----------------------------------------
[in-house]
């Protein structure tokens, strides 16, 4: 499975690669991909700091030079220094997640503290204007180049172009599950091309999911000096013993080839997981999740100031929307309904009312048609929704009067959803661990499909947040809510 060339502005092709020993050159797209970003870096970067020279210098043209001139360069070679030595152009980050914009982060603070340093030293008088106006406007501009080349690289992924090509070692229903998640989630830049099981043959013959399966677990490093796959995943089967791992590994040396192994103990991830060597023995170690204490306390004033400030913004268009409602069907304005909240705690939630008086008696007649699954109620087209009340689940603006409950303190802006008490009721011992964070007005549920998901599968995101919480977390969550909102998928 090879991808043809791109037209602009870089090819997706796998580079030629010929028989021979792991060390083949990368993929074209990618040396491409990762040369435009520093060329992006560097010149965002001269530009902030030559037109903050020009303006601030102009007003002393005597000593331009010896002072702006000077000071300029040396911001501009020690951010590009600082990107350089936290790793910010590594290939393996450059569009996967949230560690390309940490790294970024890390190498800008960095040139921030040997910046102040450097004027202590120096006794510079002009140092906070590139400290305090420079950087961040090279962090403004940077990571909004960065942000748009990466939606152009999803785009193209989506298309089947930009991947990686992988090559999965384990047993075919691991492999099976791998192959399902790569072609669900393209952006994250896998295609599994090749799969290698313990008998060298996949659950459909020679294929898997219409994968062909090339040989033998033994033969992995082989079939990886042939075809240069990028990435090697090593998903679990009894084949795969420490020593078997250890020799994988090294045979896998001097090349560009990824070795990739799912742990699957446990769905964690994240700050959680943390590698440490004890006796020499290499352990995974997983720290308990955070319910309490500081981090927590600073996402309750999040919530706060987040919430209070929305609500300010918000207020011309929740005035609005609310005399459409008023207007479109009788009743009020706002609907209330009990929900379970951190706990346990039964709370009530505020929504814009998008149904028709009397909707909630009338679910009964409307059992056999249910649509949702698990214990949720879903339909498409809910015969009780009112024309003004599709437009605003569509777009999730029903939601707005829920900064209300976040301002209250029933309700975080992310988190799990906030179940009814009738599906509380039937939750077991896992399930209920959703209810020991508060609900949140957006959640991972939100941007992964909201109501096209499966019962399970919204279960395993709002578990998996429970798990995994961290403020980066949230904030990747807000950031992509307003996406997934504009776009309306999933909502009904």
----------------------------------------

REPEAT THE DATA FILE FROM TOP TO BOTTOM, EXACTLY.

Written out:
[in-house]
């Protein structure tokens, strides 16, 4: 499975690669991909700091030079220094997640503290204007180049172009599950091309999911000096013993080839997981999740100031929307309904009312048609929704009067959803661990499909947040809510 060339502005092709020993050159797209970003870096970067020279210098043209001139360069070679030595152009980050914009982060603070340093030293008088106006406007501009080349690289992924090509070692229903998640989630830049099981043959013959399966677990490093796959995943089967791992590994040396192994103990991830060597023995170690204490306390004033400030913004268009409602069907304005909240705690939630008086008696007649699954109620087209009340689940603006409950303190802006008490009721011992964070007005549920998901599968995101919480977390969550909102998928 090879991808043809791109037209602009870089090819997706796998580079030629010929028989021979792991060390083949990368993929074209990618040396491409990762040369435009520093060329992006560097010149965002001269530009902030030559037109903050020009303006601030102009007003002393005597000593331009010896002072702006000077000071300029040396911001501009020690951010590009600082990107350089936290790793910010590594290939393996450059569009996967949230560690390309940490790294970024890390190498800008960095040139921030040997910046102040450097004027202590120096006794510079002009140092906070590139400290305090420079950087961040090279962090403004940077990571909004960065942000748009990466939606152009999803785009193209989506298309089947930009991947990686992988090559999965384990047993075919691991492999099976791998192959399902790569072609669900393209952006994250896998295609599994090749799969290698313990008998060298996949659950459909020679294929898997219409994968062909090339040989033998033994033969992995082989079939990886042939075809240069990028990435090697090593998903679990009894084949795969420490020593078997250890020799994988090294045979896998001097090349560009990824070795990739799912742990699957446990769905964690994240700050959680943390590698440490004890006796020499290499352990995974997983720290308990955070319910309490500081981090927590600073996402309750999040919530706060987040919430209070929305609500300010918000207020011309929740005035609005609310005399459409008023207007479109009788009743009020706002609907209330009990929900379970951190706990346990039964709370009530505020929504814009998008149904028709009397909707909630009338679910009964409307059992056999249910649509949702698990214990949720879903339909498409809910015969009780009112024309003004599709437009605003569509777009999730029903939601707005829920900064209300976040301002209250029933309700975080992310988190799990906030179940009814009738599906509380039937939750077991896992399930209920959703209810020991508060609900949140957006959640991972939100941007992964909201109501096209499966019962399970919204279960395993709002578990998996429970798990995994961290403020980066949230904030990747807000950031992509307003996406997934504009776009309306999933909502009904």